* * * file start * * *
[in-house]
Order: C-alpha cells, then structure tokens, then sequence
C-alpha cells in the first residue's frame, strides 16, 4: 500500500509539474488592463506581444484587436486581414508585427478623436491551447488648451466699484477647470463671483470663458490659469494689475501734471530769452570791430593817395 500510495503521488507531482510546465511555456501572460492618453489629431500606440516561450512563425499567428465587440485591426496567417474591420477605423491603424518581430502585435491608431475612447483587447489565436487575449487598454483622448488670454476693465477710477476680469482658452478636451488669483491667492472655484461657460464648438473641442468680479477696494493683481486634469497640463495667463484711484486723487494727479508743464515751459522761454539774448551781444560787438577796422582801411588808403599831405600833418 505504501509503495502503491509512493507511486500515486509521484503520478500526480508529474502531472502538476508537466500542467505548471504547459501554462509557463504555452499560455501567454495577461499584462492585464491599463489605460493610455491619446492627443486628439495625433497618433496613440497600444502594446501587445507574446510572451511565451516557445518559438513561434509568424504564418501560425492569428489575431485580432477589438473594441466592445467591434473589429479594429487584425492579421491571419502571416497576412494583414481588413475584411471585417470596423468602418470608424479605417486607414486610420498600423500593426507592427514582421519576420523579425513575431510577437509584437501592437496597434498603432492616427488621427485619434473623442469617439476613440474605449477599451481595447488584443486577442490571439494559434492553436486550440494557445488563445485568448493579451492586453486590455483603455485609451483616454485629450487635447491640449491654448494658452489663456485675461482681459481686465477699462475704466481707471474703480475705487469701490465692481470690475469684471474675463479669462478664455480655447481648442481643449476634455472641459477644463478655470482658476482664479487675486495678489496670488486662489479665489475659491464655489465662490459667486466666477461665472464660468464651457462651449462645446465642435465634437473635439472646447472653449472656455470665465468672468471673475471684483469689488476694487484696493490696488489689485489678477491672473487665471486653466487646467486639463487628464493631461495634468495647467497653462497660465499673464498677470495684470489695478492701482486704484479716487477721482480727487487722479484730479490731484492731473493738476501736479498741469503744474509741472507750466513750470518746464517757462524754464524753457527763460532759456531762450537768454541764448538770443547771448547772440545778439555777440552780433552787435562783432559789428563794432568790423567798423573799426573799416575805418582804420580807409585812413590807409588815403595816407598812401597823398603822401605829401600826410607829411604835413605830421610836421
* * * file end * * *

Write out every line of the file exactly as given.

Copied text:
[in-house]
Order: C-alpha cells, then structure tokens, then sequence
C-alpha cells in the first residue's frame, strides 16, 4: 500500500509539474488592463506581444484587436486581414508585427478623436491551447488648451466699484477647470463671483470663458490659469494689475501734471530769452570791430593817395 500510495503521488507531482510546465511555456501572460492618453489629431500606440516561450512563425499567428465587440485591426496567417474591420477605423491603424518581430502585435491608431475612447483587447489565436487575449487598454483622448488670454476693465477710477476680469482658452478636451488669483491667492472655484461657460464648438473641442468680479477696494493683481486634469497640463495667463484711484486723487494727479508743464515751459522761454539774448551781444560787438577796422582801411588808403599831405600833418 505504501509503495502503491509512493507511486500515486509521484503520478500526480508529474502531472502538476508537466500542467505548471504547459501554462509557463504555452499560455501567454495577461499584462492585464491599463489605460493610455491619446492627443486628439495625433497618433496613440497600444502594446501587445507574446510572451511565451516557445518559438513561434509568424504564418501560425492569428489575431485580432477589438473594441466592445467591434473589429479594429487584425492579421491571419502571416497576412494583414481588413475584411471585417470596423468602418470608424479605417486607414486610420498600423500593426507592427514582421519576420523579425513575431510577437509584437501592437496597434498603432492616427488621427485619434473623442469617439476613440474605449477599451481595447488584443486577442490571439494559434492553436486550440494557445488563445485568448493579451492586453486590455483603455485609451483616454485629450487635447491640449491654448494658452489663456485675461482681459481686465477699462475704466481707471474703480475705487469701490465692481470690475469684471474675463479669462478664455480655447481648442481643449476634455472641459477644463478655470482658476482664479487675486495678489496670488486662489479665489475659491464655489465662490459667486466666477461665472464660468464651457462651449462645446465642435465634437473635439472646447472653449472656455470665465468672468471673475471684483469689488476694487484696493490696488489689485489678477491672473487665471486653466487646467486639463487628464493631461495634468495647467497653462497660465499673464498677470495684470489695478492701482486704484479716487477721482480727487487722479484730479490731484492731473493738476501736479498741469503744474509741472507750466513750470518746464517757462524754464524753457527763460532759456531762450537768454541764448538770443547771448547772440545778439555777440552780433552787435562783432559789428563794432568790423567798423573799426573799416575805418582804420580807409585812413590807409588815403595816407598812401597823398603822401605829401600826410607829411604835413605830421610836421